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Conrad Black

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The Right Honourable<small/>
</span> The Lord Black of Crossharbour
 PC(Can.), OC<small/></span></div>

Born August 25, 1944 (1944-08-25) (age 72)
Montreal, Quebec, Canada
Nationality British (born Canadian, later renounced)
Spouse Joanna Hishon (1978-1992)
Barbara Amiel, Lady Black (1992—Present)
Children 2 sons, 1 daughter
Occupation former newspaper publisher, author, columnist, investor
Religion Roman Catholic

Conrad Moffat Black, Baron Black of Crossharbour, PC(Can.), OC, KCSG (born 25 August 1944, Montreal, Quebec) is a historian, columnist and publisher who was for a time the third biggest newspaper magnate in the world.[1] He is currently incarcerated at the Coleman Federal Correctional Complex in Florida.

Before the investigation by regulators and investors that led to his conviction, Black controlled Hollinger International, Inc. Through affiliates, the company published major newspapers including The Daily Telegraph (UK), Chicago Sun Times (USA), Jerusalem Post (Israel), National Post (Canada), and hundreds of community newspapers in North America.

Criminal fraud

Template:Infobox Criminal

Black was convicted in Illinois U.S. District Court on 13 July 2007 and sentenced to serve 78 months in federal prison, pay Hollinger $6.1 million and a fine of $125,000.

Black was found guilty of diverting funds for personal benefit from money due Hollinger International when the company sold certain publishing assets and other irregularities. For example, in 2000, in an illegal and surreptitious arrangement that came to be known as the "Lerner Exchange," Black acquired Chicago's Lerner Newspapers and sold it to Hollinger.[2] He also obstructed justice by taking possession of documents to which he was not entitled.[3]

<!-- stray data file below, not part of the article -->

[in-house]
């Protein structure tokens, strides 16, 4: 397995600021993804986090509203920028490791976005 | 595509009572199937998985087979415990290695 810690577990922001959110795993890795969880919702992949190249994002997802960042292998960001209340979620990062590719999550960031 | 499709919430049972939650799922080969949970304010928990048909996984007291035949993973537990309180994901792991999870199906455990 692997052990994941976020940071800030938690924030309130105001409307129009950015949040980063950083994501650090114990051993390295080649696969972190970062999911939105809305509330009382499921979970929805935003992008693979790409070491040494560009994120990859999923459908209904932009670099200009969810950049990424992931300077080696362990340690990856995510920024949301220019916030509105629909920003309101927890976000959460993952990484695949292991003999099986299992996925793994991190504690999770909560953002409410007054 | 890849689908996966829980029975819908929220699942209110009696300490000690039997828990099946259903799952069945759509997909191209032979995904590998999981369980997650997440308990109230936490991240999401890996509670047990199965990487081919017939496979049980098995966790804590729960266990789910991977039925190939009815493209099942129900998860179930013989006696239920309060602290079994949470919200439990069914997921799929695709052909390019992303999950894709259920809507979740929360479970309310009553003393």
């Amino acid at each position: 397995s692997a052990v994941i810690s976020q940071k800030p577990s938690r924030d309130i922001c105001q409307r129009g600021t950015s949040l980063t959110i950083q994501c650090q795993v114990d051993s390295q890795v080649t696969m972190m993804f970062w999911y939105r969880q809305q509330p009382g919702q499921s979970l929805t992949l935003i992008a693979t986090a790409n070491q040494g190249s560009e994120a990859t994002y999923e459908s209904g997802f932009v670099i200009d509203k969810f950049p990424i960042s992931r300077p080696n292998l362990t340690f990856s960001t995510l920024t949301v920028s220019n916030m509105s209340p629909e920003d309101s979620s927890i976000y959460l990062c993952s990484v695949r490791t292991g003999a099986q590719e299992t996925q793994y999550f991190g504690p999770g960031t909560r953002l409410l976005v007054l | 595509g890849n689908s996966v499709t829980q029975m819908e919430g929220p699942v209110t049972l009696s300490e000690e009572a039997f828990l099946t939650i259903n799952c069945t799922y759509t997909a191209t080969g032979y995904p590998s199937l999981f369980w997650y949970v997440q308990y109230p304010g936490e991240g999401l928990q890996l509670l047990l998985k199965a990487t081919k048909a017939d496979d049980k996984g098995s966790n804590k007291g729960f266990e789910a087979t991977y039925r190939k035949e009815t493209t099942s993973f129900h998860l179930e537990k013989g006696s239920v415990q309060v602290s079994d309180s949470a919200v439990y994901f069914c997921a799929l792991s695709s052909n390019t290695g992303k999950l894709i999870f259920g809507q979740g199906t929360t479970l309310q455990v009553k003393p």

The U.S. Supreme Court heard his case on 8 December 2009[4] and is expected to render a decision in June 2010. Black's application for bail has been rejected by both the Supreme Court and the US District Court judge who sentenced him.[5]

Black, Federal Bureau of Prisons #18330-424, is incarcerated at Federal Correctional Institution Low, Coleman,[6] a part of the Coleman Federal Correctional Complex[7][8] Black will be released on October 30, 2013.[6]

Early life and family

Conrad Black was born in Montreal to a wealthy family originally from Winnipeg. His father, George Montegu Black, Jr., C.A., was the president of Canadian Breweries Limited, an international brewing conglomerate that had earlier absorbed Winnipeg Breweries (founded by George Black Sr.). Conrad Black's mother was the former Jean Elizabeth Riley, a daughter of Conrad Stephenson Riley, whose father founded the Great-West Life Assurance Company, and a great-granddaughter of an early co-owner of the Daily Telegraph.

Biographer George Toombs said of Black's motivations: "he was born into a very large family of athletic, handsome people. He wasn't particularly athletic or handsome like they were, so he developed a different skill - wordplay, which he practised a lot with his father."[9]